I think that's overstated: we can't just look at how much more the youth unemployment rate rose than the adult unemployment rate; we have to look at how much more it rose than we would have expected it to rise given the increase in the adult unemployment rate. We expect youth unemployment to be worse hit in a recession than adult unemployment; this time, it's been rather worse than in prior recessions. I've pegged it at around 10-12k more kids unemployed than we'd expect given the prior worst performance of youth unemployment. The method's described here; results here. It remains possible that something else happened that threw a great big wedge between the adult and youth unemployment rates, but you'd need something that happened about the same time as the change in minimum wage legislation and that has persisted from 2008 to present and that has a plausible theoretical reason for causing the effect and is big enough to have done the job.
On the other side, the New Zealand Herald columnist Tapu Misa says minimum wage critics are falsely painting Labour as folks ignorant of economic reality, citing Card & Krueger and Hyslop & Stillman as evidence against disemployment effects of minimum wages. But the American studies over an era where minimum wages were about a third of average wages just don't carry over well to New Zealand, where the minimum wage is half the average. And the Hyslop and Stillman paper, while very nice, spanned a period during which ability to fog a mirror was sufficient to get a job in New Zealand; increases in the youth minimum wage over that period were unlikely to be binding.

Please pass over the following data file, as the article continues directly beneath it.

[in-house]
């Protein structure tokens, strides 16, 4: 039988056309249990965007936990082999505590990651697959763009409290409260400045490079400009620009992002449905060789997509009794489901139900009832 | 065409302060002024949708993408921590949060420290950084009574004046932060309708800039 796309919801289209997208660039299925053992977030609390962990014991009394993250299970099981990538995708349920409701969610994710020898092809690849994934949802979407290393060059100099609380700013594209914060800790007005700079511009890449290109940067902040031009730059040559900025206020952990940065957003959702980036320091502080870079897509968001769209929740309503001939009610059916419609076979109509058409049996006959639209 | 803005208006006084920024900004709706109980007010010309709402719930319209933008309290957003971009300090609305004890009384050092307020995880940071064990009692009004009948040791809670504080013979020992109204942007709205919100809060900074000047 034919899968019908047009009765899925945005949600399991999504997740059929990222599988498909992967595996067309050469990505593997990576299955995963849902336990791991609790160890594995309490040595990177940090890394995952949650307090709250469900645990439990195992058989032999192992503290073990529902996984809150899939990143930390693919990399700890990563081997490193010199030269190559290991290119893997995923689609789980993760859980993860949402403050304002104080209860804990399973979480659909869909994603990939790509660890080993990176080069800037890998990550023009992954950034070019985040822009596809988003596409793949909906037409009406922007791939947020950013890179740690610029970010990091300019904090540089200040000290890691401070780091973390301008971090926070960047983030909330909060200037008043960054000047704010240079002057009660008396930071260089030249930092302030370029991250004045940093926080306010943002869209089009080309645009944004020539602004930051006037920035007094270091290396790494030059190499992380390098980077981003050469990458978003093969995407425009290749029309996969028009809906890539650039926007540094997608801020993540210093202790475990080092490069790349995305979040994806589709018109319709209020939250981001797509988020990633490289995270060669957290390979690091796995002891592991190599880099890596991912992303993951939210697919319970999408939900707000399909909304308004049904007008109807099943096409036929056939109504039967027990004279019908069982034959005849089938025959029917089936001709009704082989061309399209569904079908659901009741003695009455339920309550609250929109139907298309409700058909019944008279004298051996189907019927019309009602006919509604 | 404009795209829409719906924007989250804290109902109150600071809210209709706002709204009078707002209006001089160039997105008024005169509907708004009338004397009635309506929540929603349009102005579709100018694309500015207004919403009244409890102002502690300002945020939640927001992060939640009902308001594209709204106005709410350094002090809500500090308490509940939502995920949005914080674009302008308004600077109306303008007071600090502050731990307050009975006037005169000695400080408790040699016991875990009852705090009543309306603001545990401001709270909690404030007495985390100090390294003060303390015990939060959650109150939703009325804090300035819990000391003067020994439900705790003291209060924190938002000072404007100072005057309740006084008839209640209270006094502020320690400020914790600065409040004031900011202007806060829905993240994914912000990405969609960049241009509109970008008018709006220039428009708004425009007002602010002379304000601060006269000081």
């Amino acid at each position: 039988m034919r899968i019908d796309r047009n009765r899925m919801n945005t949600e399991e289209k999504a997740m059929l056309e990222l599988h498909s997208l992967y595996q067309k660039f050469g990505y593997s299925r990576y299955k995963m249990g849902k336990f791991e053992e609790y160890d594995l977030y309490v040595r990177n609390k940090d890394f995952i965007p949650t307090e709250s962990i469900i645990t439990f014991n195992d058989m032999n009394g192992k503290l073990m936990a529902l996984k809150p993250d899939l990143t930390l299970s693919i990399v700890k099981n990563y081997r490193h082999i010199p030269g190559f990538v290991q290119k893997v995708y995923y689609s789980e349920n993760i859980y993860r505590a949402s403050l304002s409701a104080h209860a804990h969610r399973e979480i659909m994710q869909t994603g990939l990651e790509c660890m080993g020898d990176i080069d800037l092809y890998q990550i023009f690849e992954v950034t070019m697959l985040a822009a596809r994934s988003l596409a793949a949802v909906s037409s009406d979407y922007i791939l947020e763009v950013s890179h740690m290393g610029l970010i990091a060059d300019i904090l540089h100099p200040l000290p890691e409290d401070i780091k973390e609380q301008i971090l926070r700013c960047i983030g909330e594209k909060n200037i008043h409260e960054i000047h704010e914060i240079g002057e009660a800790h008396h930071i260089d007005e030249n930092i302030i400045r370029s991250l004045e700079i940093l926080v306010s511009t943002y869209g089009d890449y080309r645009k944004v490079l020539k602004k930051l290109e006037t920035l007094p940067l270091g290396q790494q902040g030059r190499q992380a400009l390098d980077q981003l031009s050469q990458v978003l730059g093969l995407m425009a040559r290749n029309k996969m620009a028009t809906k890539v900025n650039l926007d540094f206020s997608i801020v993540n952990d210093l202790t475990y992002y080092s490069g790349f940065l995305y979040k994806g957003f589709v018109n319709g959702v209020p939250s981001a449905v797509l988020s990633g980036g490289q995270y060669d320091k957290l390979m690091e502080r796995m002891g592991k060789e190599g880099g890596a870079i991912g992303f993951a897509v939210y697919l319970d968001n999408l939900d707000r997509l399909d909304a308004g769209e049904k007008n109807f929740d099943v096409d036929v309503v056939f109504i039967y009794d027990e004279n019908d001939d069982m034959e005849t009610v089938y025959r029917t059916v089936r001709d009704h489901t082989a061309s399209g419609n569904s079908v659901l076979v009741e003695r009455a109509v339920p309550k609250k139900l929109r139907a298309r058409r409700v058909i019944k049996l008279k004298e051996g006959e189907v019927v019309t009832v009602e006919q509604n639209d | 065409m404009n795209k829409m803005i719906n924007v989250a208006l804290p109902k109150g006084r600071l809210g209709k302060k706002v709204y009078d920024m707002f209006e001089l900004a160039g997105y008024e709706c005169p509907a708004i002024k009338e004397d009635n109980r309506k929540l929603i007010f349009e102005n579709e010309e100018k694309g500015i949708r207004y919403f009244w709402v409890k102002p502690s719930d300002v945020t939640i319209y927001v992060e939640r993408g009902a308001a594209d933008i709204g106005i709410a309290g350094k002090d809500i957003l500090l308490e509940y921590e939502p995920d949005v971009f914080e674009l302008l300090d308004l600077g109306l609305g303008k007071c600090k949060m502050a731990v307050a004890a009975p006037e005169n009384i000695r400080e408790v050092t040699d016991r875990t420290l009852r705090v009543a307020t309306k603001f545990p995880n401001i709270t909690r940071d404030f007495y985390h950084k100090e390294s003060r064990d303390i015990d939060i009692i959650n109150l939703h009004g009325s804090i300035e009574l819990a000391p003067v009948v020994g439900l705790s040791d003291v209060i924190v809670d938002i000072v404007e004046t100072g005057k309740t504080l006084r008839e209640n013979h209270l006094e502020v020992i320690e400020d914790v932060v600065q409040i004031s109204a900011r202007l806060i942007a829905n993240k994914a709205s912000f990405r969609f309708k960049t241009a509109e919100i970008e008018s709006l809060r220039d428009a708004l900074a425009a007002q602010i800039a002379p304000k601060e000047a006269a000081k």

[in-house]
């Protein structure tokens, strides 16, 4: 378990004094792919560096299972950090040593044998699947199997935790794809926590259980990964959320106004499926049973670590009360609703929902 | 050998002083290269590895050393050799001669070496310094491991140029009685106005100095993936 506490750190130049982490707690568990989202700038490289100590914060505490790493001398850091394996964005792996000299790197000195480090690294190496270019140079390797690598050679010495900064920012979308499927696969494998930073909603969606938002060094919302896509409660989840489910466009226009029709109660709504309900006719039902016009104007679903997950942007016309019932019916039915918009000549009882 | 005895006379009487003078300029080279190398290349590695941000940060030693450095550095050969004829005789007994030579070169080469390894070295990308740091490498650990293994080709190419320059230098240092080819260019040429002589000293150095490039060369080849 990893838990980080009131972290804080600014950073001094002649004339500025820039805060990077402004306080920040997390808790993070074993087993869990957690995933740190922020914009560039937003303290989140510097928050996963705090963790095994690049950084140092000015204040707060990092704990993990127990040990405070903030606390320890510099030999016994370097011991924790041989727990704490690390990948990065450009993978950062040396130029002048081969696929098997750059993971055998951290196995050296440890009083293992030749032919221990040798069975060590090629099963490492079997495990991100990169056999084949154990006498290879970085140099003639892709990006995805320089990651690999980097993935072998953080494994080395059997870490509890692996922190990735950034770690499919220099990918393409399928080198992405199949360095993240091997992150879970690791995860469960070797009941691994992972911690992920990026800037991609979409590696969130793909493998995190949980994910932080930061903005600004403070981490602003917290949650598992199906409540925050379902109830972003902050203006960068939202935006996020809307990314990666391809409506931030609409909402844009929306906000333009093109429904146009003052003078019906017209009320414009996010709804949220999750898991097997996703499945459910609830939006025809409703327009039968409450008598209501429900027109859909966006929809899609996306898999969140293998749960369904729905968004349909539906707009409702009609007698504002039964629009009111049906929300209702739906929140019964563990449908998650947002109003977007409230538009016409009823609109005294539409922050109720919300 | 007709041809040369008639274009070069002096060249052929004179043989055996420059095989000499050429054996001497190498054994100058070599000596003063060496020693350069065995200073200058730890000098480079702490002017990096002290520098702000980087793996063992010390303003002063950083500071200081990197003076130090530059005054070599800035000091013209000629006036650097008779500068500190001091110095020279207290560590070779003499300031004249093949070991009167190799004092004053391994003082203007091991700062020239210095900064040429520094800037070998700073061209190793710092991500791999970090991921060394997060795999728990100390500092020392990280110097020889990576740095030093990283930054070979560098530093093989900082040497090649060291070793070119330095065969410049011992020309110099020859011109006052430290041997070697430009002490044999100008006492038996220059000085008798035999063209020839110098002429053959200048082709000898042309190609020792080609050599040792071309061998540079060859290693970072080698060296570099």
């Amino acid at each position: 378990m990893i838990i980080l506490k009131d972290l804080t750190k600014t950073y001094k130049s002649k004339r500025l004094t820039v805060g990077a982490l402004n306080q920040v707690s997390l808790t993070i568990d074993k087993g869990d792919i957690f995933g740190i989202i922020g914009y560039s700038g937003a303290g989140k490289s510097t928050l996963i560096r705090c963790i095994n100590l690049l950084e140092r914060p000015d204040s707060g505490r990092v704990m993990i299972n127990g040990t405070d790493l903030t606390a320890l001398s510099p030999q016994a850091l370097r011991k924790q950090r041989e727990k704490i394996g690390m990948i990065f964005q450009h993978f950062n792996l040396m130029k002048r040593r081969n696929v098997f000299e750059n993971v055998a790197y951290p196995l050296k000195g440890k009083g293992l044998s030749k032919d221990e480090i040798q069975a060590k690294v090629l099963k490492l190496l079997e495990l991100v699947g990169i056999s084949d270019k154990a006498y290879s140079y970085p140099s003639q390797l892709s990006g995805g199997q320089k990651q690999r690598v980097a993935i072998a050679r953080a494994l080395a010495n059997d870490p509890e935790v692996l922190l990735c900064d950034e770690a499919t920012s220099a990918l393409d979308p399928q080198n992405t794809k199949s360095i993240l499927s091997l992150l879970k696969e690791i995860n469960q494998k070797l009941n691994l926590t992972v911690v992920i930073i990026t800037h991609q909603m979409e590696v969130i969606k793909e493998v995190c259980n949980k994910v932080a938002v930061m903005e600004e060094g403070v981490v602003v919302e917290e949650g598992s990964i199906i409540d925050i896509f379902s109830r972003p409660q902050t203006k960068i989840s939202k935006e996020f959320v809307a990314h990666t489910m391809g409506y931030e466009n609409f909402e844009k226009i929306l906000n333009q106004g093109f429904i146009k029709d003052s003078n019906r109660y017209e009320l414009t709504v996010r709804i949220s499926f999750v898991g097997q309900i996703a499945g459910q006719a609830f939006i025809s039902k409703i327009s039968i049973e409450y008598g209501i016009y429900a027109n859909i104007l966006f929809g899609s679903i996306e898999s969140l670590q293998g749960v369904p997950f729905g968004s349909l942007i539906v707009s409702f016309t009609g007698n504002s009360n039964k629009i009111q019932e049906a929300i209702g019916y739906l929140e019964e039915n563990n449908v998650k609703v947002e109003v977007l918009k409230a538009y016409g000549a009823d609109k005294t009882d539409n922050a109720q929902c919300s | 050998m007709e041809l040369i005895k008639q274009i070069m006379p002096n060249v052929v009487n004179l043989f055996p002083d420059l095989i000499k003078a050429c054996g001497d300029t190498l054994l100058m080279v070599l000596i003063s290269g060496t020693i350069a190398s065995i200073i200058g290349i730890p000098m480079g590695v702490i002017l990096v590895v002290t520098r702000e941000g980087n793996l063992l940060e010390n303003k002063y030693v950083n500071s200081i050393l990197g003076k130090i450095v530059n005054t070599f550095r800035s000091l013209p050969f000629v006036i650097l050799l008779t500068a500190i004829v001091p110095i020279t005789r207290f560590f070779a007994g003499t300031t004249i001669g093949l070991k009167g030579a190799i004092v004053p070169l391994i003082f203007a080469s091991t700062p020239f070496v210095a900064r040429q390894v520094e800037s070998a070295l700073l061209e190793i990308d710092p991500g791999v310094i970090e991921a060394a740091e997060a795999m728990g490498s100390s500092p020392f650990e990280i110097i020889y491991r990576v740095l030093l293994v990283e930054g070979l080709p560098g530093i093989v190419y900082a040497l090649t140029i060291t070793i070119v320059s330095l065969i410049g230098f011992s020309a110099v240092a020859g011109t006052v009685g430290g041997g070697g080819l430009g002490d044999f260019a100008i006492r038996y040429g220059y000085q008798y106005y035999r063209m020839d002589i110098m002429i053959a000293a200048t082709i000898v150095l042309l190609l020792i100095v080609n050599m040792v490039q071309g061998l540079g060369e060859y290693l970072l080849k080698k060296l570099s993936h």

It's a bit ironic that Misa writes:
Since the global financial crisis, I've wondered if even economists understand what Thomas Carlyle called "the Dismal Science".As all economists know, or ought to know, Carlyle called economics the Dismal Science because economists like JS Mill opposed slavery; Carlyle thought that slavery was necessary to turn blacks from subhumans to being fully human. Economists were dismal for wishing to deny blacks the beneficent lash, in contrast to the gay science of poetry that recognized blacks' inferiority. And the minimum wage was introduced by early twentieth century progressives deliberately to disemploy blacks and women, rendering them unemployable.
Those wishing to ally with Carlyle in deeming economics as dismal ought consult the work in which he coined the term: his "Occasional Discourse on the Negro Question", or the US version entitled "Occasional Discourse on the Nigger Question". And their research on the economics of minimum wages really ought to go beyond literature reviews from the Council of Trade Unions.